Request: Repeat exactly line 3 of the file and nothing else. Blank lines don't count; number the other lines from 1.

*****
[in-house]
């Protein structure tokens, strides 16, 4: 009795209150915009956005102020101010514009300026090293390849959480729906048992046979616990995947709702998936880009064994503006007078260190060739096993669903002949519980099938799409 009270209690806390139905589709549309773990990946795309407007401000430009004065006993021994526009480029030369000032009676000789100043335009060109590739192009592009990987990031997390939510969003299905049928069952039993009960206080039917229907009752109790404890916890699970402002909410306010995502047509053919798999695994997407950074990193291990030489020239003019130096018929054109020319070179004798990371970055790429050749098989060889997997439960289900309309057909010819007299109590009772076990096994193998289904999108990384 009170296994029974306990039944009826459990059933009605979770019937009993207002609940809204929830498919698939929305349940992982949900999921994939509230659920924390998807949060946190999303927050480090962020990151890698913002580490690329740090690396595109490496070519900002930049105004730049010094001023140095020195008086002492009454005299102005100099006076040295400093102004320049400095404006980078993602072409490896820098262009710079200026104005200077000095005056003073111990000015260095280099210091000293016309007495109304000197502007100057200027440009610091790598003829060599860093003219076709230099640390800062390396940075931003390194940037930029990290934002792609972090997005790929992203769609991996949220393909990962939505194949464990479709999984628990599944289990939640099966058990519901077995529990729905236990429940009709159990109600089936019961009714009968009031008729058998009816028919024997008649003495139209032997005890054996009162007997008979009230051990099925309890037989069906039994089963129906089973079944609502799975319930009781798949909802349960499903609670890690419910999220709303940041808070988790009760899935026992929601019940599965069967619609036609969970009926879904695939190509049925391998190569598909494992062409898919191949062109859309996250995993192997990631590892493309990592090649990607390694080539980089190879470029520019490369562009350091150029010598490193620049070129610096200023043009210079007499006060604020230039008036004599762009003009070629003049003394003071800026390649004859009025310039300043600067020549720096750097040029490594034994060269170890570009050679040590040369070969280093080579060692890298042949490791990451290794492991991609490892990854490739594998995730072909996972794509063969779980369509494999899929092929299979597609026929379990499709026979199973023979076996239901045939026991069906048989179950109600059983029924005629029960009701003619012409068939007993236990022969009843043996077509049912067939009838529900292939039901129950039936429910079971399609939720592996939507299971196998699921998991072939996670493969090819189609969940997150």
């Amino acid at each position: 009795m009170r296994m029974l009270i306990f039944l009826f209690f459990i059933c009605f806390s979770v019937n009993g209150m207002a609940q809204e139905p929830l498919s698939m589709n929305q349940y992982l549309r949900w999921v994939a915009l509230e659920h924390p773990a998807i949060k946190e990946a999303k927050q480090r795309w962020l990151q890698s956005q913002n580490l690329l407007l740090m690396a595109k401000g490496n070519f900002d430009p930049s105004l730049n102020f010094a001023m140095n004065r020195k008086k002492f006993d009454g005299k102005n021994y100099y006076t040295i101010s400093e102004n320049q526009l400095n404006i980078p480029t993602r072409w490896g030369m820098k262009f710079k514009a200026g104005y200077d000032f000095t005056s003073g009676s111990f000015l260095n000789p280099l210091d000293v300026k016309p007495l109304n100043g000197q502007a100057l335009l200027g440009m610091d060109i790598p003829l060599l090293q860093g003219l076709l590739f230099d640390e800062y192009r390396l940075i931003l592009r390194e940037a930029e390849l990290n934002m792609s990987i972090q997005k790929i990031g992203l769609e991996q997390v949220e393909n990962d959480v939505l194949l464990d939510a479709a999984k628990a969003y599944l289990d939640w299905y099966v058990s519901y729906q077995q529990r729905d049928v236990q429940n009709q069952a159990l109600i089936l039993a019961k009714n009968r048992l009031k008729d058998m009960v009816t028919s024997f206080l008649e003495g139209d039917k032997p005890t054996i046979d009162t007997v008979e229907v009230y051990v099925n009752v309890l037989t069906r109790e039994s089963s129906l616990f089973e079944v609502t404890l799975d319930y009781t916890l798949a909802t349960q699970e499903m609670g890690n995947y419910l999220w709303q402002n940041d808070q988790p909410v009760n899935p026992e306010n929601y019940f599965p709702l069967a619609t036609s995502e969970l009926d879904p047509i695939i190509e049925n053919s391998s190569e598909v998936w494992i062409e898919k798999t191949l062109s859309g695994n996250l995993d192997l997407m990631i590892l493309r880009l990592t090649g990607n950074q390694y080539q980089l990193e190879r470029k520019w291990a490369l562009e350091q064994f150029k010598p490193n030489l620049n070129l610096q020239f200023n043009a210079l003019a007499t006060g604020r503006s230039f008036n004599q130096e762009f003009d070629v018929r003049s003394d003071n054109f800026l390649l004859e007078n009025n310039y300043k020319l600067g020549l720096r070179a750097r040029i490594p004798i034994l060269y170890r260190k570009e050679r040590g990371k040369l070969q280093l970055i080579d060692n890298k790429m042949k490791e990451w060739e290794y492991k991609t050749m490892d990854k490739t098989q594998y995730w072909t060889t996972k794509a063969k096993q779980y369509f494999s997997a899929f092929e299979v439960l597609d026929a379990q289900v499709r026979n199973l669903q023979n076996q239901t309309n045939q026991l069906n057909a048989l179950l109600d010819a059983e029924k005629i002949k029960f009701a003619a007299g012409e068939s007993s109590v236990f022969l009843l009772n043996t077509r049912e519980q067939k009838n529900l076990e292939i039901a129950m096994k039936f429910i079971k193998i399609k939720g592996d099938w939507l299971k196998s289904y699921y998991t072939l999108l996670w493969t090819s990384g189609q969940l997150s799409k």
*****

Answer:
């Amino acid at each position: 009795m009170r296994m029974l009270i306990f039944l009826f209690f459990i059933c009605f806390s979770v019937n009993g209150m207002a609940q809204e139905p929830l498919s698939m589709n929305q349940y992982l549309r949900w999921v994939a915009l509230e659920h924390p773990a998807i949060k946190e990946a999303k927050q480090r795309w962020l990151q890698s956005q913002n580490l690329l407007l740090m690396a595109k401000g490496n070519f900002d430009p930049s105004l730049n102020f010094a001023m140095n004065r020195k008086k002492f006993d009454g005299k102005n021994y100099y006076t040295i101010s400093e102004n320049q526009l400095n404006i980078p480029t993602r072409w490896g030369m820098k262009f710079k514009a200026g104005y200077d000032f000095t005056s003073g009676s111990f000015l260095n000789p280099l210091d000293v300026k016309p007495l109304n100043g000197q502007a100057l335009l200027g440009m610091d060109i790598p003829l060599l090293q860093g003219l076709l590739f230099d640390e800062y192009r390396l940075i931003l592009r390194e940037a930029e390849l990290n934002m792609s990987i972090q997005k790929i990031g992203l769609e991996q997390v949220e393909n990962d959480v939505l194949l464990d939510a479709a999984k628990a969003y599944l289990d939640w299905y099966v058990s519901y729906q077995q529990r729905d049928v236990q429940n009709q069952a159990l109600i089936l039993a019961k009714n009968r048992l009031k008729d058998m009960v009816t028919s024997f206080l008649e003495g139209d039917k032997p005890t054996i046979d009162t007997v008979e229907v009230y051990v099925n009752v309890l037989t069906r109790e039994s089963s129906l616990f089973e079944v609502t404890l799975d319930y009781t916890l798949a909802t349960q699970e499903m609670g890690n995947y419910l999220w709303q402002n940041d808070q988790p909410v009760n899935p026992e306010n929601y019940f599965p709702l069967a619609t036609s995502e969970l009926d879904p047509i695939i190509e049925n053919s391998s190569e598909v998936w494992i062409e898919k798999t191949l062109s859309g695994n996250l995993d192997l997407m990631i590892l493309r880009l990592t090649g990607n950074q390694y080539q980089l990193e190879r470029k520019w291990a490369l562009e350091q064994f150029k010598p490193n030489l620049n070129l610096q020239f200023n043009a210079l003019a007499t006060g604020r503006s230039f008036n004599q130096e762009f003009d070629v018929r003049s003394d003071n054109f800026l390649l004859e007078n009025n310039y300043k020319l600067g020549l720096r070179a750097r040029i490594p004798i034994l060269y170890r260190k570009e050679r040590g990371k040369l070969q280093l970055i080579d060692n890298k790429m042949k490791e990451w060739e290794y492991k991609t050749m490892d990854k490739t098989q594998y995730w072909t060889t996972k794509a063969k096993q779980y369509f494999s997997a899929f092929e299979v439960l597609d026929a379990q289900v499709r026979n199973l669903q023979n076996q239901t309309n045939q026991l069906n057909a048989l179950l109600d010819a059983e029924k005629i002949k029960f009701a003619a007299g012409e068939s007993s109590v236990f022969l009843l009772n043996t077509r049912e519980q067939k009838n529900l076990e292939i039901a129950m096994k039936f429910i079971k193998i399609k939720g592996d099938w939507l299971k196998s289904y699921y998991t072939l999108l996670w493969t090819s990384g189609q969940l997150s799409k």